Wednesday, July 24, 2013

Baking Soda and Vinegar Instead of Helium to Inflate Balloons

"No helium needed to fill balloons for parties.....just vinegar and baking soda!"

This is a pin that if anyone took middle school science class, they shouldn't be pinning. Why? Because you can't just make up helium. Can you use baking soda and vinegar to fill balloons? Sure. But it's not going to float like helium will. You're better off just blowing them up with your own breath, unless you are planning on using it as a science experiment for kids. Which, come to find out, is what the image is actually depicting. 

A quick search and I found the source of the image. Over at the blog Mom to 2 Posh Lil Divas, she writes about a common trick of using vinegar and baking soda to fill a balloon, showing off the gas the chemical reaction produces. In fact, she has even added a disclaimer on the post explaining that this will not produce helium. Helium is a naturally occurring gas, you can't just make it. It's number 2 on the periodic table of elements, meaning it's lighter than air (which is primarily made up of heavier oxygen and nitrogen), which is why when you fill a balloon with helium, it floats instead of sinking like if it were filled with air. (The only reason an air balloon sinks in the first place is because you're loading it up with compressed molecules, making it heavier than the air around it.) The gas produced from baking soda and vinegar, however, is your run of the mill carbon dioxide. Since carbon dioxide is heavier than air, it won't float. In fact, technically it will be heavier than if you simply filled it normally with air.

So there you have it, this is a great experiment for the kids, but don't think this is going to magically replace helium in balloons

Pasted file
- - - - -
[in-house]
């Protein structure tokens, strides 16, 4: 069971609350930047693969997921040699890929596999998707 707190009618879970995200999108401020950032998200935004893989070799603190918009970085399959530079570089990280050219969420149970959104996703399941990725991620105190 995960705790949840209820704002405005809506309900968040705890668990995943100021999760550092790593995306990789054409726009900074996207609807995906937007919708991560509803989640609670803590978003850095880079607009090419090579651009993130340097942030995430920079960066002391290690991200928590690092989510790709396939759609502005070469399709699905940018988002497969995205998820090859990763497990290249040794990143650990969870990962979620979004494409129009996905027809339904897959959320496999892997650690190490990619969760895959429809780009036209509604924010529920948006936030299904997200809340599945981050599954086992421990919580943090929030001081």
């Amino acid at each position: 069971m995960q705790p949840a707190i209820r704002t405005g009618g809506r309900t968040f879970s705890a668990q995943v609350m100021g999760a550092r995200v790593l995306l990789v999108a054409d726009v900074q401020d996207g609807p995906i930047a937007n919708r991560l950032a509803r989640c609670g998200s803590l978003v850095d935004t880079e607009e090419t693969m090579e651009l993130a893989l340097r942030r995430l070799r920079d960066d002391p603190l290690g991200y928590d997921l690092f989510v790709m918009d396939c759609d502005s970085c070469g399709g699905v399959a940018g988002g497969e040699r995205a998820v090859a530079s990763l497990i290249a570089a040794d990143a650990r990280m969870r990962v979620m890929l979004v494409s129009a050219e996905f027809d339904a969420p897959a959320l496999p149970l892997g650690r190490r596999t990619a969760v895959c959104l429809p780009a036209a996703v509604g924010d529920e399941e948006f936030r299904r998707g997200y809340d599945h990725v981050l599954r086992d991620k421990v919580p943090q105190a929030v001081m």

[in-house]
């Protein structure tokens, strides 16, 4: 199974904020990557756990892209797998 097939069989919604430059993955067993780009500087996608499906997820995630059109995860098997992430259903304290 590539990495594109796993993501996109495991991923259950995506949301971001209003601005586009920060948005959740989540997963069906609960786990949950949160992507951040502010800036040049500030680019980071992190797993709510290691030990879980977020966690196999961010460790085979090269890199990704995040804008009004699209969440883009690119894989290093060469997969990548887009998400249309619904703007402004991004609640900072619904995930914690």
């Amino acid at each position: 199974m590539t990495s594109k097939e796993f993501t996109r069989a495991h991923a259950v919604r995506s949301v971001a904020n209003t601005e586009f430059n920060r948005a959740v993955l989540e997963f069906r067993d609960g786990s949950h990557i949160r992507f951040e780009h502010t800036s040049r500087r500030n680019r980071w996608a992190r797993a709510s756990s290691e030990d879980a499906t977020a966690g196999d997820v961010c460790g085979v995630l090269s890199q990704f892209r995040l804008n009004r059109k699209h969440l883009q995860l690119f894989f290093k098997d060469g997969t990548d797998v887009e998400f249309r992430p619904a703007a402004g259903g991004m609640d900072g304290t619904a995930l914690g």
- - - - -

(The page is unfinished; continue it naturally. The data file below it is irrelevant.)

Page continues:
1. Anonymous1/12/13

    I think that is cool

  2. "Baking Soda and Vinegar INSTEAD of Helium to Inflate Balloons"

  3. Anonymous24/7/14

    The only reason a balloon filled with air sinks is not because of the compressed air, it's because of the weight of the balloon itself.

  4. What was the point of this?Includes useless information,facts a 5th grader would know and I believe that this should be taken down.Also yes i am a kid nut im apparently smarter than this guy

    1. Anonymous3/5/15

      Bob, welcome to the internet, where nobody gives a shit about you.

    2. Anonymous30/6/15

      The point is that there ARE people who may think CO2 floats like Helium, because of the mentioned pinterest image, which was posted after a misunderstanding of a kids' experiment (or a troll preying on internet idiots). Congratulations for not being duped, and enjoy that this information is not new to you like it may be to some people.

  5. Anonymous30/6/15

    2 things:
    -Compressed air and air from lungs are the same density once they are inside the balloon. In both cases, the reason the balloon falls to the floor is due to the weight of the balloon itself.
    -Helium is not the only gas that makes balloons float. I know you didn't claim that it is, but some of the wording sort of implied that.

  6. Anonymous15/11/15

    Is there anything else that can be substituted for helium and make the balloon float?